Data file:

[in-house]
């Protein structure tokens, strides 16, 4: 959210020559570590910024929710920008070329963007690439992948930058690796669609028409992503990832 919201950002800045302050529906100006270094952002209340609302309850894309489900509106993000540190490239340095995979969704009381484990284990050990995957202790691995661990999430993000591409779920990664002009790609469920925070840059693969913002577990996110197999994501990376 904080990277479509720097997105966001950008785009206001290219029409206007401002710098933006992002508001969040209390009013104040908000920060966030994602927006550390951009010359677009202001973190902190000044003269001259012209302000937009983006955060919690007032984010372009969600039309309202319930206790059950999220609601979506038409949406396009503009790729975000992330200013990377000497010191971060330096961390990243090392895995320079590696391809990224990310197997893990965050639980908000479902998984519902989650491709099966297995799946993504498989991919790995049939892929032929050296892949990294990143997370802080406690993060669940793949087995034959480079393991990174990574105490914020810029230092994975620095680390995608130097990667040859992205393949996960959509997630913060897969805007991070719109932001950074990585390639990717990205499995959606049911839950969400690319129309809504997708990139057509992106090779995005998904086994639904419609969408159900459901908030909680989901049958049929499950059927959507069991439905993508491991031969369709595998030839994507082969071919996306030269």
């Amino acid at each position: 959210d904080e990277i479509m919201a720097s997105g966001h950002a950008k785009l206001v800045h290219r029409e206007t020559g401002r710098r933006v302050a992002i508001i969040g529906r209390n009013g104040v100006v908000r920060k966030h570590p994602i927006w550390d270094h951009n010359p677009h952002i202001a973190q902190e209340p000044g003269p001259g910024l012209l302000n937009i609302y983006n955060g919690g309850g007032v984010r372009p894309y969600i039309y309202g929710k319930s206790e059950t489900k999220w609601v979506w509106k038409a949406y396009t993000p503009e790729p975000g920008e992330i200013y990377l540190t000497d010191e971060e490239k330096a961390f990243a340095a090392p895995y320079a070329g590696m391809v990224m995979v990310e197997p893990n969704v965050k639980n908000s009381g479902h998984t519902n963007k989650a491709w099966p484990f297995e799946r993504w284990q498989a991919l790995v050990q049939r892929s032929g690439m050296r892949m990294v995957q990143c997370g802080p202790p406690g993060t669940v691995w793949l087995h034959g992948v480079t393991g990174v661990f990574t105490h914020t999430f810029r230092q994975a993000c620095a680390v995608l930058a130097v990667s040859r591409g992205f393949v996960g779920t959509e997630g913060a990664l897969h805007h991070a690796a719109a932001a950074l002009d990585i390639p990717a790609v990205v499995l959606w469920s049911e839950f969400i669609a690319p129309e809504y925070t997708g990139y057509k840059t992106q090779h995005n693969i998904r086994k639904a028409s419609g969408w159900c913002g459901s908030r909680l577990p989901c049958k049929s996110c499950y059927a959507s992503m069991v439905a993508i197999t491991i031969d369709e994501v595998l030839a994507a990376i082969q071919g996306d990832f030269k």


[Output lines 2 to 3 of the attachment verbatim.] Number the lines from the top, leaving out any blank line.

């Protein structure tokens, strides 16, 4: 959210020559570590910024929710920008070329963007690439992948930058690796669609028409992503990832 919201950002800045302050529906100006270094952002209340609302309850894309489900509106993000540190490239340095995979969704009381484990284990050990995957202790691995661990999430993000591409779920990664002009790609469920925070840059693969913002577990996110197999994501990376 904080990277479509720097997105966001950008785009206001290219029409206007401002710098933006992002508001969040209390009013104040908000920060966030994602927006550390951009010359677009202001973190902190000044003269001259012209302000937009983006955060919690007032984010372009969600039309309202319930206790059950999220609601979506038409949406396009503009790729975000992330200013990377000497010191971060330096961390990243090392895995320079590696391809990224990310197997893990965050639980908000479902998984519902989650491709099966297995799946993504498989991919790995049939892929032929050296892949990294990143997370802080406690993060669940793949087995034959480079393991990174990574105490914020810029230092994975620095680390995608130097990667040859992205393949996960959509997630913060897969805007991070719109932001950074990585390639990717990205499995959606049911839950969400690319129309809504997708990139057509992106090779995005998904086994639904419609969408159900459901908030909680989901049958049929499950059927959507069991439905993508491991031969369709595998030839994507082969071919996306030269």
């Amino acid at each position: 959210d904080e990277i479509m919201a720097s997105g966001h950002a950008k785009l206001v800045h290219r029409e206007t020559g401002r710098r933006v302050a992002i508001i969040g529906r209390n009013g104040v100006v908000r920060k966030h570590p994602i927006w550390d270094h951009n010359p677009h952002i202001a973190q902190e209340p000044g003269p001259g910024l012209l302000n937009i609302y983006n955060g919690g309850g007032v984010r372009p894309y969600i039309y309202g929710k319930s206790e059950t489900k999220w609601v979506w509106k038409a949406y396009t993000p503009e790729p975000g920008e992330i200013y990377l540190t000497d010191e971060e490239k330096a961390f990243a340095a090392p895995y320079a070329g590696m391809v990224m995979v990310e197997p893990n969704v965050k639980n908000s009381g479902h998984t519902n963007k989650a491709w099966p484990f297995e799946r993504w284990q498989a991919l790995v050990q049939r892929s032929g690439m050296r892949m990294v995957q990143c997370g802080p202790p406690g993060t669940v691995w793949l087995h034959g992948v480079t393991g990174v661990f990574t105490h914020t999430f810029r230092q994975a993000c620095a680390v995608l930058a130097v990667s040859r591409g992205f393949v996960g779920t959509e997630g913060a990664l897969h805007h991070a690796a719109a932001a950074l002009d990585i390639p990717a790609v990205v499995l959606w469920s049911e839950f969400i669609a690319p129309e809504y925070t997708g990139y057509k840059t992106q090779h995005n693969i998904r086994k639904a028409s419609g969408w159900c913002g459901s908030r909680l577990p989901c049958k049929s996110c499950y059927a959507s992503m069991v439905a993508i197999t491991i031969d369709e994501v595998l030839a994507a990376i082969q071919g996306d990832f030269k």